Ray Lough complained that the interviewee’s use of the expression ‘for Christ’s sake’ was offensive and unacceptable to broadcast during an item when children might be viewing.
 The issues raised in Mr Lough’s complaint are whether the broadcast breached the good taste and decency and children’s interests standards of the Free-to-Air Television Code of Broadcasting Practice.
 The item was broadcast at 6.10pm on 2 August 2017 on TVNZ 1. The members of the Authority have viewed a recording of the broadcast complained about and have read the correspondence listed in the Appendix.
 Mr Lough’s complaint raises similar issues under the good taste and decency and children’s interests standards. As the same contextual factors and other considerations are relevant to our assessment of each of these two standards, we have addressed them together.
 The purpose of the good taste and decency standard (Standard 1) is to protect audience members from viewing broadcasts that are likely to cause widespread undue offence or distress, or undermine widely shared community standards.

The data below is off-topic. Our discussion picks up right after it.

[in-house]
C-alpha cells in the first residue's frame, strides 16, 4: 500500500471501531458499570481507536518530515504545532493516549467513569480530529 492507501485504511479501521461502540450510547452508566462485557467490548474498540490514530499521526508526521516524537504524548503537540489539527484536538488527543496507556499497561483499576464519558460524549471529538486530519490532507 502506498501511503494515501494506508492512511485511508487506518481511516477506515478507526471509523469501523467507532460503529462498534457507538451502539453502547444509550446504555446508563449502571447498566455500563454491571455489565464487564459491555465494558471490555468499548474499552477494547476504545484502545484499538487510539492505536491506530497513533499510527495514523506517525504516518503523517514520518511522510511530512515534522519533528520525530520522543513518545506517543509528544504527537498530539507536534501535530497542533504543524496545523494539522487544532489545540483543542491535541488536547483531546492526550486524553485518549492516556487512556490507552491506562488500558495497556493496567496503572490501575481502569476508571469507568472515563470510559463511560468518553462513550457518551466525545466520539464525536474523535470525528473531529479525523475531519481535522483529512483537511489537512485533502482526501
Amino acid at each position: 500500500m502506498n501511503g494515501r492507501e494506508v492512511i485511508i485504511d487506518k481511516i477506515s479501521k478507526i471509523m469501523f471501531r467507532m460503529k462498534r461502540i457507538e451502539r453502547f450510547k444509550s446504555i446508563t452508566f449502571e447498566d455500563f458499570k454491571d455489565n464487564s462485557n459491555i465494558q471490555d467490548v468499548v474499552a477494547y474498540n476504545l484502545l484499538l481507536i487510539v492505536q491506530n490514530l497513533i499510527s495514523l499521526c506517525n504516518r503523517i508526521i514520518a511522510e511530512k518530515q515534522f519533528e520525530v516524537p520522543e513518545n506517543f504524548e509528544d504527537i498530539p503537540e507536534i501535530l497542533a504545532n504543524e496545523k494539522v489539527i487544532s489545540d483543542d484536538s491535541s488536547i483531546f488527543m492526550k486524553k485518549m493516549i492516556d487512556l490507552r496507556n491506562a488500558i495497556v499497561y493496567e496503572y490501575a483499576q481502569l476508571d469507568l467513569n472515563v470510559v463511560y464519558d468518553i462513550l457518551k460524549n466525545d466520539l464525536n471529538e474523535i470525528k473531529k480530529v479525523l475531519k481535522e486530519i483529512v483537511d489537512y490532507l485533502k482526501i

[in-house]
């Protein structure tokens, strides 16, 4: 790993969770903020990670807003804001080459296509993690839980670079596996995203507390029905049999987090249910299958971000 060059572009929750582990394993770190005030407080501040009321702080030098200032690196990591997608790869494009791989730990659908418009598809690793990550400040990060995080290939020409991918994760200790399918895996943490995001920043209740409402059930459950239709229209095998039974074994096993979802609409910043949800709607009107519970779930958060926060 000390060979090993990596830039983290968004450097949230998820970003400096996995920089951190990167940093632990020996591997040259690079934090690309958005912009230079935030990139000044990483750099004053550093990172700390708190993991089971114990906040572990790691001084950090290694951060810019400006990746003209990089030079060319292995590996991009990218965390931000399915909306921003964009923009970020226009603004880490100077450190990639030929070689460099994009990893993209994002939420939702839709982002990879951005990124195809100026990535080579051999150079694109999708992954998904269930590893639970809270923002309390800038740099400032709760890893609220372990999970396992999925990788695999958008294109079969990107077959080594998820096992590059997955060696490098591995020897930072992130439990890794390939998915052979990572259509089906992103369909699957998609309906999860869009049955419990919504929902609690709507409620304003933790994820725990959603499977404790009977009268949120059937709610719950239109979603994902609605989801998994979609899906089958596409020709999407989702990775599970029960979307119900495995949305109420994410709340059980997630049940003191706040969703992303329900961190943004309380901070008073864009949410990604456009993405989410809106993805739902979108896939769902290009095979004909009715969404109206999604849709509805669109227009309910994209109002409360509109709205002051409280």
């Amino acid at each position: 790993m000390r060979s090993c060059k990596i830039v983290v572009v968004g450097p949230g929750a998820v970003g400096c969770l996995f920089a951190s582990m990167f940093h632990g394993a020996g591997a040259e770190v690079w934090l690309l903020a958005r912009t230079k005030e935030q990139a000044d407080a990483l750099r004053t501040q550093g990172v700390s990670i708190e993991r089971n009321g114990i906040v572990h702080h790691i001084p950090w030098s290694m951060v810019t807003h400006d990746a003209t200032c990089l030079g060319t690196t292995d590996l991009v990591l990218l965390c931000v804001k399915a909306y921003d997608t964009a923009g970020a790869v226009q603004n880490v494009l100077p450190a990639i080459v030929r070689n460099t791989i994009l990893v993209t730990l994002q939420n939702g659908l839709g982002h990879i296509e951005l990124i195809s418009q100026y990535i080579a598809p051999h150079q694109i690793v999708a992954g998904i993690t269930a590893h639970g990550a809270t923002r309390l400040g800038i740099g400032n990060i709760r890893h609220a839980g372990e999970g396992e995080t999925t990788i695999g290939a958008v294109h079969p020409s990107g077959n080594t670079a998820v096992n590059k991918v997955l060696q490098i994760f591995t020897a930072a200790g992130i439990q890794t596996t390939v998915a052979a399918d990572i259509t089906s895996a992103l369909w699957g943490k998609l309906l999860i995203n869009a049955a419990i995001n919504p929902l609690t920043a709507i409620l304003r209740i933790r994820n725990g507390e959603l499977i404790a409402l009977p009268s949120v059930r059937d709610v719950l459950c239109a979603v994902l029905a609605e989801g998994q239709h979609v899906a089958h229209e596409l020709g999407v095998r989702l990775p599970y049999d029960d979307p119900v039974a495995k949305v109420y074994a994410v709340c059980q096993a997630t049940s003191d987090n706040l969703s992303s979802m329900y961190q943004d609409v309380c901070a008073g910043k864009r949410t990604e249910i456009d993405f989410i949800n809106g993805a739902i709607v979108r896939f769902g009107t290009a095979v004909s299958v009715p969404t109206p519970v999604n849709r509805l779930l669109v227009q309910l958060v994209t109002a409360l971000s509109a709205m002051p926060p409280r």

The children’s interests standard (Standard 3) requires broadcasters to consider the interests of child viewers during their normally accepted viewing times – usually up to 8.30pm. The purpose of the standard is to protect children from broadcasts which might adversely affect them.
The parties’ submissions
 Mr Lough submitted:
 TVNZ submitted
Freedom of expression
 When we determine a complaint alleging a breach of broadcasting standards, we first give consideration to the right to freedom of expression. We weigh the value of the broadcast item, as well as the broadcaster’s right to freedom of expression, against the level of actual or potential harm that might be caused by the broadcast. Here, Mr Lough has submitted that the use of the phrase ‘for Christ’s sake’ during this item was not within audience expectations for the programme, and therefore the item caused harm as viewers could not exercise discretion to regulate their own, or children’s, viewing.